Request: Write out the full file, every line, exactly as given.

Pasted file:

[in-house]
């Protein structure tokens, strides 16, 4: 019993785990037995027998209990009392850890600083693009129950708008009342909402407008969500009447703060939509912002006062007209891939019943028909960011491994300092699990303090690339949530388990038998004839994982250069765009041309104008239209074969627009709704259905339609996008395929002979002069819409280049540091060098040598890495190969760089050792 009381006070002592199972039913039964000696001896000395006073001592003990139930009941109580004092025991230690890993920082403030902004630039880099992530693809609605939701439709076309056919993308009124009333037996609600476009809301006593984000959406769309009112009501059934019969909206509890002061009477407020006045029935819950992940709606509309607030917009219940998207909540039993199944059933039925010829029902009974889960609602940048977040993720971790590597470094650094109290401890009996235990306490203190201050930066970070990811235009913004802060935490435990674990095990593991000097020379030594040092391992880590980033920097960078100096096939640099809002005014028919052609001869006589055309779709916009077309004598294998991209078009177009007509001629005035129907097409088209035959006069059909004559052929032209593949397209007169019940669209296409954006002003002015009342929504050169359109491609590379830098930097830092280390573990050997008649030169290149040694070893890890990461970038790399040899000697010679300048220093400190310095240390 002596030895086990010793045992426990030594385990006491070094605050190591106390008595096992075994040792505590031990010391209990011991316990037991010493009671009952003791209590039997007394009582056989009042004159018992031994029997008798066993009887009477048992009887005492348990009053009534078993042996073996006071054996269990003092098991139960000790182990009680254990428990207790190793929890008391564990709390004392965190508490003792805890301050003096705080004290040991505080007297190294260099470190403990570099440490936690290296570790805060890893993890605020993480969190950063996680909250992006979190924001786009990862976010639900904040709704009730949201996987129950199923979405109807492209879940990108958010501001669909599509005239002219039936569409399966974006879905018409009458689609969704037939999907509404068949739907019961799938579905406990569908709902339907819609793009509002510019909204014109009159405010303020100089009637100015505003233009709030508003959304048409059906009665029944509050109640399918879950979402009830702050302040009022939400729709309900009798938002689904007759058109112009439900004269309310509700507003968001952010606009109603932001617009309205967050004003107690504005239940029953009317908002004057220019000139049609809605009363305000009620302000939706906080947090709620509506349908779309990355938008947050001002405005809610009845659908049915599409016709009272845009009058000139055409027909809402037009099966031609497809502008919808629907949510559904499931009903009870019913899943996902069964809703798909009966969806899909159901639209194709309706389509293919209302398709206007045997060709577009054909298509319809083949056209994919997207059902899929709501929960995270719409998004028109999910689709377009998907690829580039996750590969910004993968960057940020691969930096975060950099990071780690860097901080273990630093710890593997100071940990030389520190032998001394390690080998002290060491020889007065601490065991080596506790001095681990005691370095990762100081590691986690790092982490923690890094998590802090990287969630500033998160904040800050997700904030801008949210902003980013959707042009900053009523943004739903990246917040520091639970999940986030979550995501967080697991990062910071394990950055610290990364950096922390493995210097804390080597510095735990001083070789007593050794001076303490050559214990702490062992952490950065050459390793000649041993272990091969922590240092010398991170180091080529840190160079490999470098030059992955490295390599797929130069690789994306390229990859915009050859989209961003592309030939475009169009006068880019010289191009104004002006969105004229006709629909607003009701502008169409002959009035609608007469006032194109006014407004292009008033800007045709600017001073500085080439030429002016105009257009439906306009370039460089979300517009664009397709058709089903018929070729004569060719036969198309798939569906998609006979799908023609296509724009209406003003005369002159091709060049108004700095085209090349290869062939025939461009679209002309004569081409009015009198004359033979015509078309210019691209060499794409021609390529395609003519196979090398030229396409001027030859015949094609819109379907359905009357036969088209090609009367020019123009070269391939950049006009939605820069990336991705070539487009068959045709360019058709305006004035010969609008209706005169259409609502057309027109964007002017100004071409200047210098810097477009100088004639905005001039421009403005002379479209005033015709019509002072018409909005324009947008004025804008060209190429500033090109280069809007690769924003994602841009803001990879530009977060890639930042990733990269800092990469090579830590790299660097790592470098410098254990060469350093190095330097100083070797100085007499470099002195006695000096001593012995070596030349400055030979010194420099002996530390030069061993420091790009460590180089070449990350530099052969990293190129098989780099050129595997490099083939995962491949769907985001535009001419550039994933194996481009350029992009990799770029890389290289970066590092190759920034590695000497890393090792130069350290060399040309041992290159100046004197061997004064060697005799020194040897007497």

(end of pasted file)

[in-house]
């Protein structure tokens, strides 16, 4: 019993785990037995027998209990009392850890600083693009129950708008009342909402407008969500009447703060939509912002006062007209891939019943028909960011491994300092699990303090690339949530388990038998004839994982250069765009041309104008239209074969627009709704259905339609996008395929002979002069819409280049540091060098040598890495190969760089050792 009381006070002592199972039913039964000696001896000395006073001592003990139930009941109580004092025991230690890993920082403030902004630039880099992530693809609605939701439709076309056919993308009124009333037996609600476009809301006593984000959406769309009112009501059934019969909206509890002061009477407020006045029935819950992940709606509309607030917009219940998207909540039993199944059933039925010829029902009974889960609602940048977040993720971790590597470094650094109290401890009996235990306490203190201050930066970070990811235009913004802060935490435990674990095990593991000097020379030594040092391992880590980033920097960078100096096939640099809002005014028919052609001869006589055309779709916009077309004598294998991209078009177009007509001629005035129907097409088209035959006069059909004559052929032209593949397209007169019940669209296409954006002003002015009342929504050169359109491609590379830098930097830092280390573990050997008649030169290149040694070893890890990461970038790399040899000697010679300048220093400190310095240390 002596030895086990010793045992426990030594385990006491070094605050190591106390008595096992075994040792505590031990010391209990011991316990037991010493009671009952003791209590039997007394009582056989009042004159018992031994029997008798066993009887009477048992009887005492348990009053009534078993042996073996006071054996269990003092098991139960000790182990009680254990428990207790190793929890008391564990709390004392965190508490003792805890301050003096705080004290040991505080007297190294260099470190403990570099440490936690290296570790805060890893993890605020993480969190950063996680909250992006979190924001786009990862976010639900904040709704009730949201996987129950199923979405109807492209879940990108958010501001669909599509005239002219039936569409399966974006879905018409009458689609969704037939999907509404068949739907019961799938579905406990569908709902339907819609793009509002510019909204014109009159405010303020100089009637100015505003233009709030508003959304048409059906009665029944509050109640399918879950979402009830702050302040009022939400729709309900009798938002689904007759058109112009439900004269309310509700507003968001952010606009109603932001617009309205967050004003107690504005239940029953009317908002004057220019000139049609809605009363305000009620302000939706906080947090709620509506349908779309990355938008947050001002405005809610009845659908049915599409016709009272845009009058000139055409027909809402037009099966031609497809502008919808629907949510559904499931009903009870019913899943996902069964809703798909009966969806899909159901639209194709309706389509293919209302398709206007045997060709577009054909298509319809083949056209994919997207059902899929709501929960995270719409998004028109999910689709377009998907690829580039996750590969910004993968960057940020691969930096975060950099990071780690860097901080273990630093710890593997100071940990030389520190032998001394390690080998002290060491020889007065601490065991080596506790001095681990005691370095990762100081590691986690790092982490923690890094998590802090990287969630500033998160904040800050997700904030801008949210902003980013959707042009900053009523943004739903990246917040520091639970999940986030979550995501967080697991990062910071394990950055610290990364950096922390493995210097804390080597510095735990001083070789007593050794001076303490050559214990702490062992952490950065050459390793000649041993272990091969922590240092010398991170180091080529840190160079490999470098030059992955490295390599797929130069690789994306390229990859915009050859989209961003592309030939475009169009006068880019010289191009104004002006969105004229006709629909607003009701502008169409002959009035609608007469006032194109006014407004292009008033800007045709600017001073500085080439030429002016105009257009439906306009370039460089979300517009664009397709058709089903018929070729004569060719036969198309798939569906998609006979799908023609296509724009209406003003005369002159091709060049108004700095085209090349290869062939025939461009679209002309004569081409009015009198004359033979015509078309210019691209060499794409021609390529395609003519196979090398030229396409001027030859015949094609819109379907359905009357036969088209090609009367020019123009070269391939950049006009939605820069990336991705070539487009068959045709360019058709305006004035010969609008209706005169259409609502057309027109964007002017100004071409200047210098810097477009100088004639905005001039421009403005002379479209005033015709019509002072018409909005324009947008004025804008060209190429500033090109280069809007690769924003994602841009803001990879530009977060890639930042990733990269800092990469090579830590790299660097790592470098410098254990060469350093190095330097100083070797100085007499470099002195006695000096001593012995070596030349400055030979010194420099002996530390030069061993420091790009460590180089070449990350530099052969990293190129098989780099050129595997490099083939995962491949769907985001535009001419550039994933194996481009350029992009990799770029890389290289970066590092190759920034590695000497890393090792130069350290060399040309041992290159100046004197061997004064060697005799020194040897007497």